Where is She Now?

Were you a participant in J4J? Did you send a tape or attend a screening?
Please share your memories with us. Select the link that best applies to you:
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Chainletter Filmmakers:

2001: A Chainletter

Carolina Pfister, Tucked In
October 10, 2016

How did you find out about Joanie 4 Jackie and how old were you at the time?
I don’t remember how I found out about it, but I did pay attention to women’s film/music. I was 26. My English wasn’t very good.

What interested you about the project?
The DIY inclusiveness of it. The aesthetics and concept.

At the time you participated in Joanie 4 Jackie did you consider yourself a filmmaker? What was your relationship to making movies?
I made short experimental films at the time.

Do you have any specific anecdotes or memories associated with your movie?
I cringe at the description I sent. I cringe often looking at what I made and wrote in my 20’s. Anyway, I made that movie having recently moved from Brazil to the USA. I was trying to understand so much. Most of those stories in the video were told to me by friends, of their North American childhoods. It was all so interesting, at the time.

What did you think/feel about the Joanie 4 Jackie at the time? And now, in retrospect?
I think it’s a testament to Miranda’s vision, and now her legacy.

What institutions, groups, people, publications and movements were inspiring you at the time of your participation in J4J?
Punk’s DIY ethics had been a foundational inspiration, and feminism my world-view. That hasn’t changed really, just broadened.

What do you do now – professionally and otherwise? Are you still involved in filmmaking?
I am a mother. I had a career in NPO’s, I write, and made a documentary on Brazilian punks. My work has connected civic engagement, social justice, environmentalism, and the outsider experience.

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Vanessa Renwick, The Yodeling Lesson (also Toxic Shock on The Cherry Cherry Chainletter)
February 19, 2016

How did you find out about Joanie 4 Jackie and how old were you at the time?
I lived in Portland and heard of Miranda and Joanie 4 Jackie. I was 36 years old.

What interested you about the project?
That I would get to see other lady made movies. I had made work, but had hardly ever shown it. I was still making work and not really showing it. To get my work seen by others, and see others work was a good idea to me.

At the time you participated in Joanie 4 Jackie did you consider yourself a filmmaker? What was your relationship to making movies?
It was just at the beginning point of myself identifying as a filmmaker, even though I had been making films since the early ’80s. My relationship to my films was more as a journal, documenting, recording. Even though there were edited stories, I did not start sharing them a lot until I moved to Portland.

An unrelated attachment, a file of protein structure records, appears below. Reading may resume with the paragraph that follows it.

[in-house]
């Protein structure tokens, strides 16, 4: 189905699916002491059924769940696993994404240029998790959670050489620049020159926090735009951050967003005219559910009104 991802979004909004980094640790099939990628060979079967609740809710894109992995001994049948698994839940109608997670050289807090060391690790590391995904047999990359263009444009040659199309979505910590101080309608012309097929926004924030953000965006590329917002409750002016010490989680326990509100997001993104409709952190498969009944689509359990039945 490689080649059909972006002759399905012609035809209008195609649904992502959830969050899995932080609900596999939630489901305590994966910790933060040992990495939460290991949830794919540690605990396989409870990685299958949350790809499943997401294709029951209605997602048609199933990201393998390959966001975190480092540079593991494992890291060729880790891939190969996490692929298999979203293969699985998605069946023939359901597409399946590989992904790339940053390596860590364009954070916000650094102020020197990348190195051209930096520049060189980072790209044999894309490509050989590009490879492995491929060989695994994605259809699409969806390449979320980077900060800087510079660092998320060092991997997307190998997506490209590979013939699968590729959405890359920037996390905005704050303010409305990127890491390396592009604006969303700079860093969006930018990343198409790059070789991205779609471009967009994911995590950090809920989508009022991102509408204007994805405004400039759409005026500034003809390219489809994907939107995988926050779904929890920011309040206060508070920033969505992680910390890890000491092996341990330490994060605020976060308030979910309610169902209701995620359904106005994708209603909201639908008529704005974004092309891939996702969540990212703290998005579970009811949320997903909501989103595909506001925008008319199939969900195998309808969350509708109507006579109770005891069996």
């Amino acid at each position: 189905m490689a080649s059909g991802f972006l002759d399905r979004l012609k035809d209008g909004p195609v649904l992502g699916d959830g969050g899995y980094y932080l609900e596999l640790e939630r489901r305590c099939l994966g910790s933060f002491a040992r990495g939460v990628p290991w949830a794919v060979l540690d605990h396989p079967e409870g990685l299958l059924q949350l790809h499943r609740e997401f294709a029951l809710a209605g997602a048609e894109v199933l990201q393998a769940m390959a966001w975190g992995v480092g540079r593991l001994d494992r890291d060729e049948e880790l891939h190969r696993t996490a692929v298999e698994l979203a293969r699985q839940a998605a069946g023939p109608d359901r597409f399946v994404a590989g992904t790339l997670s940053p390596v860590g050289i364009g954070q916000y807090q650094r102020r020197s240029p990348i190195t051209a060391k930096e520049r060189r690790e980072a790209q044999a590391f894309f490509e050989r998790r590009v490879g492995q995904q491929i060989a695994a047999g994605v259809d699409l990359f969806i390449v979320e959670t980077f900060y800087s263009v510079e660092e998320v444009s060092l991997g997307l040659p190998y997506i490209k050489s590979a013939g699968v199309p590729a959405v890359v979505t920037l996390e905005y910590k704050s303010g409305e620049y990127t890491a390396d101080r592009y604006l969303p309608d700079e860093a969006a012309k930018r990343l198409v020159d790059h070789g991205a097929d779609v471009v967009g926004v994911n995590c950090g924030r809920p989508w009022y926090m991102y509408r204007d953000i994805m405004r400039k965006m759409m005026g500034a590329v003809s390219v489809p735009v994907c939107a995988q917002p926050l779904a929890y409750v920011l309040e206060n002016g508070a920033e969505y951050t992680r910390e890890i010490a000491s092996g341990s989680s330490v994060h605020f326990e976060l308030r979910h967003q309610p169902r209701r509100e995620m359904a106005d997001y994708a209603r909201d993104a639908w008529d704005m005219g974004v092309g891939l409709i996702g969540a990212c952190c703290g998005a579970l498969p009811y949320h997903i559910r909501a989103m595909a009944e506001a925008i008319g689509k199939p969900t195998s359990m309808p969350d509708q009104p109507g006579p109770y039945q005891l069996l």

Do you have any specific anecdotes or memories associated with your movie?
The Yodeling Lesson: We shot Moe riding her bike naked downhill with no hands 3 times. The first time a car followed her all the way down. The second time my camera work was off. The third time was the charm. It was Easter morning and really cold out. When I watch the movie now I can hear my voice, in my head, yelling at the person who was driving the truck that I was in the back of to slow down or speed up. When I went over to Donovan Skirvin’s house to pick up the score, he was still making it. He had a hard on while composing.

Toxic Shock: There are 6 different people’s hands in that film. At the time I made it I was fucking 5 of them. Tampons do not expand in gasoline, so they in facet, are not a good object to use when you make a molotov cocktail.

I also shot a few intros for the Joanie4Jackie tapes. My daughter Montana is in one of them, in a bathtub talking on a walkie talkie.

What did you think/feel about the Joanie 4 Jackie at the time? And now, in retrospect?
Any time you get snail mail, then or now, it is the cherry on top.

What institutions, groups, people, publications and movements were inspiring you at the time of your participation in J4J?
Matt McCormick had started doing screenings every two months in Portland at that time. Having a deadline every two months to show something publicly really cranked up the prolific dial in me. There were also one day art shows in Portland, The History Show, the Map Show…a large group of people, all sorts of art in em. Super inspiring. I was running the small press and journals section at Powell’s Books. I had a reading series there once a month. People writing and creating their own zines and chapbooks were a huge source of my news. Craig Baldwin’s Other Cinema screening series continues to blow my mind to this day. Such a wealth of films with excellent curation.

What do you do now – professionally and otherwise? Are you still involved in filmmaking?
I am an artist. I make films, video installations, sculptures and photography. I write, both for my films, as well as for publication. I am a lifer.

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